Brooks King-Casas, PhD
Assistant Professor, Virginia Tech Carilion Research Institute
Assistant Professor, Psychology, College of Science, Virginia Tech
Assistant Professor, Virginia Tech-Wake Forest University School of Biomedical Engineering and Sciences
Assistant Professor of Psychiatry and Behavioral Medicine, Virginia Tech Carilion School of Medicine
Research Program Summary
My lab addresses two broad areas of inquiry: (i) neural basis of valuation and learning in social settings, and, (ii) abnormalities of social valuation. We seek insight into neural computations underlying normative social behavior using methods of decision neuroscience, behavioral economics, and social psychology. These approaches, when jointly brought to bear on complex social phenomena, provide tractable and clear answers about how humans make decisions about one another. To date, our experiments have addressed questions including:
- How do two people trust one another?
- How do individuals balance their own interests with the interests of others?
- How do people work together to enforce social norms, and when does this break down?
- Why are charitable instincts inhibited by the presence of others?
- Why is it more important for some individuals to be aggressive but lose, than be submissive and win?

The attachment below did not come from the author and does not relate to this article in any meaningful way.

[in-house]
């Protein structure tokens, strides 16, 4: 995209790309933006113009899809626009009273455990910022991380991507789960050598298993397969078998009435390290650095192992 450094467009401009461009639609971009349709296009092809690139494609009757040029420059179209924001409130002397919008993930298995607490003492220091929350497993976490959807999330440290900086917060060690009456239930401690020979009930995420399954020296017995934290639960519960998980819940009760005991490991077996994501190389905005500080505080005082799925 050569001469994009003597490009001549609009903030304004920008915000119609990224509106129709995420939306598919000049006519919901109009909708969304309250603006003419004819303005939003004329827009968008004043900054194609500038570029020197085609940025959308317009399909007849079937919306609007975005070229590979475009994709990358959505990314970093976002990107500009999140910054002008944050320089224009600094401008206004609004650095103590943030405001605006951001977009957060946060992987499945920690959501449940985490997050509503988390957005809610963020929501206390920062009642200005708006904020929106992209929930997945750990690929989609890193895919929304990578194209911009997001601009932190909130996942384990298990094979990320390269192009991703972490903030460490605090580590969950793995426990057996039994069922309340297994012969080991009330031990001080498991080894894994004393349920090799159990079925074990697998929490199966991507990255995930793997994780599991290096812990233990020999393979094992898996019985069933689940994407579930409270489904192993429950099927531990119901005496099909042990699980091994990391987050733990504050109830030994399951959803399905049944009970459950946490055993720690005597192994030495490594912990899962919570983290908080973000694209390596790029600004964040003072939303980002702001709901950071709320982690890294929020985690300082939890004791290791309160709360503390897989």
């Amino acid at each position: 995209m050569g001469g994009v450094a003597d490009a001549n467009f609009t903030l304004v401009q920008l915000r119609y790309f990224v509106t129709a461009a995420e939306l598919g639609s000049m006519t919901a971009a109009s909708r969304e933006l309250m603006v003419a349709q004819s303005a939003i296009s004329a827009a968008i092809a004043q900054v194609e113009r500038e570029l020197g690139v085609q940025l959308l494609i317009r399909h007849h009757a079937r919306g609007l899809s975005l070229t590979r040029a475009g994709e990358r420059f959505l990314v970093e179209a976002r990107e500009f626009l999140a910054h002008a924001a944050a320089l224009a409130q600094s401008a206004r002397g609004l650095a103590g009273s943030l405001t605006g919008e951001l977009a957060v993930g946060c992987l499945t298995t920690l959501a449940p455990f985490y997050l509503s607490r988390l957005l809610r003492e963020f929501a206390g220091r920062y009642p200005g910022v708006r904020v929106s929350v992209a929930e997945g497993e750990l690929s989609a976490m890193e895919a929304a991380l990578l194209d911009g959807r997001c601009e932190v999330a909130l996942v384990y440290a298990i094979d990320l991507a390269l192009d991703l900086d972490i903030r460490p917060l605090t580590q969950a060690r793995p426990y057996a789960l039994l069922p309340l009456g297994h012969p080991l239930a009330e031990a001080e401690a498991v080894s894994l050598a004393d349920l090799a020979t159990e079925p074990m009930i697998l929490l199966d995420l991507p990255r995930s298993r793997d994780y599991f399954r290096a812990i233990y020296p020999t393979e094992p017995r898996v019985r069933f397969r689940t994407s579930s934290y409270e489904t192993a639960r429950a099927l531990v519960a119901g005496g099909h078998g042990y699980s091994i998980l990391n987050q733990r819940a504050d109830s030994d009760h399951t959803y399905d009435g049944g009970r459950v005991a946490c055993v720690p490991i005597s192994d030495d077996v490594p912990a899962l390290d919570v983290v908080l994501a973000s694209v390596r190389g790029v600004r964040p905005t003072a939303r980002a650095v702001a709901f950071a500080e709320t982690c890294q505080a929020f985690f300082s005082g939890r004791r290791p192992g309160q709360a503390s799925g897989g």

We also seek insights into computations underlying social abnormalities of psychopathology. Psychiatric illnesses, from autism spectrum disorders to antisocial personality disorder, include primary features that can be studied as pathological social decisions. In current and planned work, we leverage our normative work in this area to investigate neural computations that give rise to aberrant social behavior.
For a full listing of Dr. King-Casas' publications, visit PubMed.
Education and Training
- Baylor College of Medicine: Postdoctoral fellowship
- Harvard University: Ph.D., Psychology
- Baylor College of Medicine
Assistant Professor, Neuroscience and of Psychiatry
- Chung D, Christopoulus GI, King-Casas B, Ball SB, Chiu PH. (2015). Social signals of safety and risk confer utility and have asymmetric effects on observers’ choices. Nature Neuroscience 18(6), 912-916.
- Zhu L, Jenkins AC, Set E, Scabini D, Knight RT, Chiu PH, King-Casas B, Hsu M. (2014). Damage to dorsolateral prefrontal cortex affects tradeoffs between honesty and self-interest. Nature Neuroscience.
- Christopoulos GI and King-Casas B. (2014). With you or against you: Social orientation dependent learning signals guide actions made for others. NeuroImage.
- Lauharatanahirun N, Christopoulos GI, King-Casas B. (2012). Neural computations underlying social risk sensitivity. Front Hum Neurosci 6, 213.
- King-Casas B, Chiu PH. (2012). Understanding interpersonal function in psychiatric illness through multiplayer economic games. Biol Psychiatry 72(2), 119-25.
- Tso IF, Chiu PH, King-Casas BR, Deldin PJ. (2011). Alterations in affective processing of attack images following September 11, 2001. J Trauma Stress 24(5), 538-45.
- Kishida K, King-Casas B, Montague PR. (2010). Neuroeconomic approaches to mental disorders. Neuron 67, 543-57.
- Rilling JK, King-Casas B, Sanfey A. (2008). The neurobiology of social decision-making. Current Opinion in Neurobiology 18, 159-65.
- King-Casas B, Sharp C, Lomax-Bream L, Lohrenz T, Fonagy P, Montague PR. (2008). The rupture and repair of cooperation in borderline personality disorder. Science 321, 806-810.
- Tomlin D, Kayali MA, King-Casas B, Anen C, Camerer CF, Quartz SR, Montague PR. (2006). Agent-specific responses in cingulate cortex during economic exchanges. Science 312, 1047-50.